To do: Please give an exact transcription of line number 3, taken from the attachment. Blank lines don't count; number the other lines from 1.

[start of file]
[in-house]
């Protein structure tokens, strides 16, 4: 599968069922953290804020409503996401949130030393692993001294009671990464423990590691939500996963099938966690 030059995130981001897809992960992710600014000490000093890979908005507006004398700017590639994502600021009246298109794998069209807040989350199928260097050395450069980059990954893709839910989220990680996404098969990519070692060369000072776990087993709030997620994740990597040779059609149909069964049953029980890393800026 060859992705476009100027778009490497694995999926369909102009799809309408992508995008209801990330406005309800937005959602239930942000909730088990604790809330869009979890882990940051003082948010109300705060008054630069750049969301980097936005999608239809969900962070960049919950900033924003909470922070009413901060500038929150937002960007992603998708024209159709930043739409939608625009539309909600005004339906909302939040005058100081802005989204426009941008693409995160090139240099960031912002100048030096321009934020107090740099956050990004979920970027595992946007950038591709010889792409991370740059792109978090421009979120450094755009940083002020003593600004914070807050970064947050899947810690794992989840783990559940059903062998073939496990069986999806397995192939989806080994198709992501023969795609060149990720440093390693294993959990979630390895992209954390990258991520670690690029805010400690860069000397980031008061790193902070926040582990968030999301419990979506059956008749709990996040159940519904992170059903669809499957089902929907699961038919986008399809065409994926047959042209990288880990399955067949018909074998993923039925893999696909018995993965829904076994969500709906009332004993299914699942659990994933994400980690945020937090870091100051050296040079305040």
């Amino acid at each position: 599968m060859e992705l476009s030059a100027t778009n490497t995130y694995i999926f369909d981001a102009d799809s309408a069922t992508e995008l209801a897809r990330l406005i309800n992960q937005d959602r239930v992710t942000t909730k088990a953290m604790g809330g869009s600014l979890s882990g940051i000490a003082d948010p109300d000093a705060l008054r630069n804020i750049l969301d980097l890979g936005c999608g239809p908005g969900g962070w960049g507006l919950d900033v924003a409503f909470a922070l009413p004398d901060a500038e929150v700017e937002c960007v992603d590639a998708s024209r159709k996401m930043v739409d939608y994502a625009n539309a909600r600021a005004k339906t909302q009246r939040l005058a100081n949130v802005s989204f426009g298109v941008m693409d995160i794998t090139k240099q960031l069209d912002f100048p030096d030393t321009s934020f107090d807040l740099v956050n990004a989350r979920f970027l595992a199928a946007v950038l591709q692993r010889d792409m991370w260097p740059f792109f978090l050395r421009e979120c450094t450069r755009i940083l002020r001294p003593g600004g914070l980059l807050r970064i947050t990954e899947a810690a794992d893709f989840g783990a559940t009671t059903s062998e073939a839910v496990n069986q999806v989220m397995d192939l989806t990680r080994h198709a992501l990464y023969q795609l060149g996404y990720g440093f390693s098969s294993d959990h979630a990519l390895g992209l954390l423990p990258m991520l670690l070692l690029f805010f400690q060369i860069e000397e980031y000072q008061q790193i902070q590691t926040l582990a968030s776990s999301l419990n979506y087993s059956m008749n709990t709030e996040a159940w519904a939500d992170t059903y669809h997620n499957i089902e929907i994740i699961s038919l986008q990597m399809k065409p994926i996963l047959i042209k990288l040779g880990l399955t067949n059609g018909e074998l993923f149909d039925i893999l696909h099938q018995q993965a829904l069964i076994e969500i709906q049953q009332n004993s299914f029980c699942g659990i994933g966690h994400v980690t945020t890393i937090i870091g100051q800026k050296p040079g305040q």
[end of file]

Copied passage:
């Amino acid at each position: 599968m060859e992705l476009s030059a100027t778009n490497t995130y694995i999926f369909d981001a102009d799809s309408a069922t992508e995008l209801a897809r990330l406005i309800n992960q937005d959602r239930v992710t942000t909730k088990a953290m604790g809330g869009s600014l979890s882990g940051i000490a003082d948010p109300d000093a705060l008054r630069n804020i750049l969301d980097l890979g936005c999608g239809p908005g969900g962070w960049g507006l919950d900033v924003a409503f909470a922070l009413p004398d901060a500038e929150v700017e937002c960007v992603d590639a998708s024209r159709k996401m930043v739409d939608y994502a625009n539309a909600r600021a005004k339906t909302q009246r939040l005058a100081n949130v802005s989204f426009g298109v941008m693409d995160i794998t090139k240099q960031l069209d912002f100048p030096d030393t321009s934020f107090d807040l740099v956050n990004a989350r979920f970027l595992a199928a946007v950038l591709q692993r010889d792409m991370w260097p740059f792109f978090l050395r421009e979120c450094t450069r755009i940083l002020r001294p003593g600004g914070l980059l807050r970064i947050t990954e899947a810690a794992d893709f989840g783990a559940t009671t059903s062998e073939a839910v496990n069986q999806v989220m397995d192939l989806t990680r080994h198709a992501l990464y023969q795609l060149g996404y990720g440093f390693s098969s294993d959990h979630a990519l390895g992209l954390l423990p990258m991520l670690l070692l690029f805010f400690q060369i860069e000397e980031y000072q008061q790193i902070q590691t926040l582990a968030s776990s999301l419990n979506y087993s059956m008749n709990t709030e996040a159940w519904a939500d992170t059903y669809h997620n499957i089902e929907i994740i699961s038919l986008q990597m399809k065409p994926i996963l047959i042209k990288l040779g880990l399955t067949n059609g018909e074998l993923f149909d039925i893999l696909h099938q018995q993965a829904l069964i076994e969500i709906q049953q009332n004993s299914f029980c699942g659990i994933g966690h994400v980690t945020t890393i937090i870091g100051q800026k050296p040079g305040q």